If the fryer oil foams when deep frying, is it still good to use?
– Herb Pickell, private club, Bridgeport, Mich.
Foaming is common in frying. Although oil is liquid, it is a dry-heat cooking method, as there is no moisture in oil. When food is dropped into the hot oil, the moisture in the food rises to the surface to evaporate. This causes the characteristic bubbling of the oil, and when the associated moisture, starch, and impurities are left behind, they may create a foam on the surface.
When we talk about “good to use,” we are really talking about two things—safety and quality. In terms of food safety, foam does not indicate a problem with the oil per se. However, it is a sign that the oil has been well-used over time. With age and repeated use, the oil may develop rancid flavors and its structure will break down, leaving it less effective. The foam is a sign that the oil needs to be filtered and may need to be recycled completely and exchanged with new oil. You can use a commercially available test kit to monitor the breakdown of the oil.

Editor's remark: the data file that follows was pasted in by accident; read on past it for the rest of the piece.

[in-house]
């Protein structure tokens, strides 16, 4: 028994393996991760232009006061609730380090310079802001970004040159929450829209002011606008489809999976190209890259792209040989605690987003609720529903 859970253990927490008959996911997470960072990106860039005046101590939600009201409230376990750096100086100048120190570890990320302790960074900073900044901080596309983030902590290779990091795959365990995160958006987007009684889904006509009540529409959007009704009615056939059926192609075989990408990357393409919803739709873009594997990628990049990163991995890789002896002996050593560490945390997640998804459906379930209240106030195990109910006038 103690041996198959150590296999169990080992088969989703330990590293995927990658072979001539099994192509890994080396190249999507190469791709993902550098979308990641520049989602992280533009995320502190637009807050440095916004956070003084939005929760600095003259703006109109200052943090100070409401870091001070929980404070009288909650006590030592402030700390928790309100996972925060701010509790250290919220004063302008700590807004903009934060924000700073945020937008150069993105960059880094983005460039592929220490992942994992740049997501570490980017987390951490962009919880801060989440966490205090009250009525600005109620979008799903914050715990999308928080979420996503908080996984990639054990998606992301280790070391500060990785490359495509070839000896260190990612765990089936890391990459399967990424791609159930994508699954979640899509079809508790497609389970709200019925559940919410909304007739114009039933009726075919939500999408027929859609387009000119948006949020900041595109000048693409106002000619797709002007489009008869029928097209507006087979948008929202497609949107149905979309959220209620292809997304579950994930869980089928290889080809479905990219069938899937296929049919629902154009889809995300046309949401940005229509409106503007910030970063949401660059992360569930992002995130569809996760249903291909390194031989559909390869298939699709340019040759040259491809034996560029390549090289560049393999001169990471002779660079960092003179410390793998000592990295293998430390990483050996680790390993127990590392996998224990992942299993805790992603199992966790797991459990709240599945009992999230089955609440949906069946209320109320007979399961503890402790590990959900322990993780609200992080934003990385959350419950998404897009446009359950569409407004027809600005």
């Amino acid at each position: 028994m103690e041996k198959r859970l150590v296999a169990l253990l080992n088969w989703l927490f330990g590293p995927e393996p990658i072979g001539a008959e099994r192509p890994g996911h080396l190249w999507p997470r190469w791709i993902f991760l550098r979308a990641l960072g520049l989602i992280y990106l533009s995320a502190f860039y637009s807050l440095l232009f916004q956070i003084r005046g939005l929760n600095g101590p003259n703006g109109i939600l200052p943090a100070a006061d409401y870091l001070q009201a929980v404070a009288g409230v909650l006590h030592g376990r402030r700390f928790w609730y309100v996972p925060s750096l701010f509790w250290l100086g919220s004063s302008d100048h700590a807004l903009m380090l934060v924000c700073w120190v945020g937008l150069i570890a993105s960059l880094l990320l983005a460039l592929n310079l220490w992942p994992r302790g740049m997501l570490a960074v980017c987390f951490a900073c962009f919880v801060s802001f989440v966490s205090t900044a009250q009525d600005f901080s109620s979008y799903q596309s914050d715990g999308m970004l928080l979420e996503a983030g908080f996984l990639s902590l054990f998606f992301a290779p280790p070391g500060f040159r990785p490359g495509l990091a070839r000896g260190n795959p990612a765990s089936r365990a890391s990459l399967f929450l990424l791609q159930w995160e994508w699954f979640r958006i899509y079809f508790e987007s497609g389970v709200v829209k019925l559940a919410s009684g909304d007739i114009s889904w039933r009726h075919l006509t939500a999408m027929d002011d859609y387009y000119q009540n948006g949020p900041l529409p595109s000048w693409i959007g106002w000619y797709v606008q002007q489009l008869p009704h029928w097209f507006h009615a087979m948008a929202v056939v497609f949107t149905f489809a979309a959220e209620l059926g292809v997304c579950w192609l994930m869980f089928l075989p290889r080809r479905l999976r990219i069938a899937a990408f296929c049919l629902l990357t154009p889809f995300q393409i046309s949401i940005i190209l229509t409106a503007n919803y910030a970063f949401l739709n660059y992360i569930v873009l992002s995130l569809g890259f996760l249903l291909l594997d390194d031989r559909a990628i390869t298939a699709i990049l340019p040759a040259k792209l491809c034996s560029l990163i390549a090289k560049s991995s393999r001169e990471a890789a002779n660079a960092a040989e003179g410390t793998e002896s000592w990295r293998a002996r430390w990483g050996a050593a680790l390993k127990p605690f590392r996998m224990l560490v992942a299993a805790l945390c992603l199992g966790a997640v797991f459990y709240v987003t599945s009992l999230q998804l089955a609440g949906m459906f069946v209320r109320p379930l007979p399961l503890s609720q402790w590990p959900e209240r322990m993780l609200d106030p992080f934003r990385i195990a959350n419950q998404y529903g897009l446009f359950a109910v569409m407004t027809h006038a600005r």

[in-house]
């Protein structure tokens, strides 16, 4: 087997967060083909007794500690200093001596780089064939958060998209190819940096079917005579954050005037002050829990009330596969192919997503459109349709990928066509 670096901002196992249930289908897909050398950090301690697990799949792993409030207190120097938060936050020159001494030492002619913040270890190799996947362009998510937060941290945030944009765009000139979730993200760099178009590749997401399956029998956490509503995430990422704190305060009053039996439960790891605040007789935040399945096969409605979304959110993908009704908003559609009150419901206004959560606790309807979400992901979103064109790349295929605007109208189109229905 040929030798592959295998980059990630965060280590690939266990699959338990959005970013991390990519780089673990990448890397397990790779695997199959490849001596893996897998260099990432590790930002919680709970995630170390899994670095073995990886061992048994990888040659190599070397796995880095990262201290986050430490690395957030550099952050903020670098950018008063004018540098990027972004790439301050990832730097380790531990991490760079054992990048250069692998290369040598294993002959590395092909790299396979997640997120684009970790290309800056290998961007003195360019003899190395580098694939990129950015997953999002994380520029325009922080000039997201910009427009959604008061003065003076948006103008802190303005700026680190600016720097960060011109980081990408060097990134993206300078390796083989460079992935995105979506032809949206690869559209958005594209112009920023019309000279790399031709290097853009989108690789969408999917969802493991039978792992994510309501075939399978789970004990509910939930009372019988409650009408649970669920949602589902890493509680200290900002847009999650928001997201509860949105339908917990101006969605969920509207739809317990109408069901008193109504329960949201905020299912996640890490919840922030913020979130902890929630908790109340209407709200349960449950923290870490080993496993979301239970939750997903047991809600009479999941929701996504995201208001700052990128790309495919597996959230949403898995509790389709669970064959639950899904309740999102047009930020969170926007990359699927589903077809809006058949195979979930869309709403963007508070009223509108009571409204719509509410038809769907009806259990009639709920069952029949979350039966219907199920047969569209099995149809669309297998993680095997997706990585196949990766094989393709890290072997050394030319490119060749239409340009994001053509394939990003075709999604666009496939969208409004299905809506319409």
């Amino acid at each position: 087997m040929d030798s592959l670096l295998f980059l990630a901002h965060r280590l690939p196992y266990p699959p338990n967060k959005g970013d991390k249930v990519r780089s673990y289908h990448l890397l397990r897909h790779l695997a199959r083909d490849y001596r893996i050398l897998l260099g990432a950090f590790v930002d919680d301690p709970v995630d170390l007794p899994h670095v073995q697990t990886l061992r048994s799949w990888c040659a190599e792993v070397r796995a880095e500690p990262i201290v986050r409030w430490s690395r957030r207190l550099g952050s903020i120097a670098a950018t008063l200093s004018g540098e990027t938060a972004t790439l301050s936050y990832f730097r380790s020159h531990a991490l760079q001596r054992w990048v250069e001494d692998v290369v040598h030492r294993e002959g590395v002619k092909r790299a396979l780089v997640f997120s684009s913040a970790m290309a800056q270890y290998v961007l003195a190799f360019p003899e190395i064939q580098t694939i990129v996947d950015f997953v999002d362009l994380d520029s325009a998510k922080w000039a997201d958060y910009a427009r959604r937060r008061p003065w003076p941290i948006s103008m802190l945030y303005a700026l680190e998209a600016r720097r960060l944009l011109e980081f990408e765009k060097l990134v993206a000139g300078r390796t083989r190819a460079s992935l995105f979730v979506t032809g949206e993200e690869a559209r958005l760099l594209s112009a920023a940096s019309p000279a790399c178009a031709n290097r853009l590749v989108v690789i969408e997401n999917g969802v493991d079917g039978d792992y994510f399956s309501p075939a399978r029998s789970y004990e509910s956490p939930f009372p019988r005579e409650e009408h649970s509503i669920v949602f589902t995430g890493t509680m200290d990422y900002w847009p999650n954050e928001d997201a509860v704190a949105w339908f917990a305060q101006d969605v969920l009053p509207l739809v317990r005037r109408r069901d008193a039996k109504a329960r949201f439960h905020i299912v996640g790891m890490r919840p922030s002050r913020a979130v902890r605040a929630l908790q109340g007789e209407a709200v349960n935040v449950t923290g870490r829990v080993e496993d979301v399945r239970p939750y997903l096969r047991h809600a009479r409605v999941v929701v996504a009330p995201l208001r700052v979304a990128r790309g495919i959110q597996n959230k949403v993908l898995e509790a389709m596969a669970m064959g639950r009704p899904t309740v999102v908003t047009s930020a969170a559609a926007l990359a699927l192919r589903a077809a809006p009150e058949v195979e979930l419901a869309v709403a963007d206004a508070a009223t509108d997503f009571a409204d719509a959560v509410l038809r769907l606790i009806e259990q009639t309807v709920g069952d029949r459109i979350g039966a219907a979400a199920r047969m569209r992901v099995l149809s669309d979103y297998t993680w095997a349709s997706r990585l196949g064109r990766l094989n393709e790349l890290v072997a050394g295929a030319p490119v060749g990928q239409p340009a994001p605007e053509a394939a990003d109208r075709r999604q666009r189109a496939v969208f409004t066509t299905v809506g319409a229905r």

There are some simple things you can do to prevent the foaming and also extend the life of your oil:
- Use an oil specifically designed for deep frying.
- Make sure battered and breaded items are free from excess coating.
- Blanch high-moisture and long-cooking items such as french fries at a lower temperature first and crisp in a hotter fryer to finish.
- Avoid heating the oil to excess (ideally below 375 degrees Fahrenheit).
- Skim out any particles left behind between baskets.
- Filter often.
More on extending the life of frying oil here.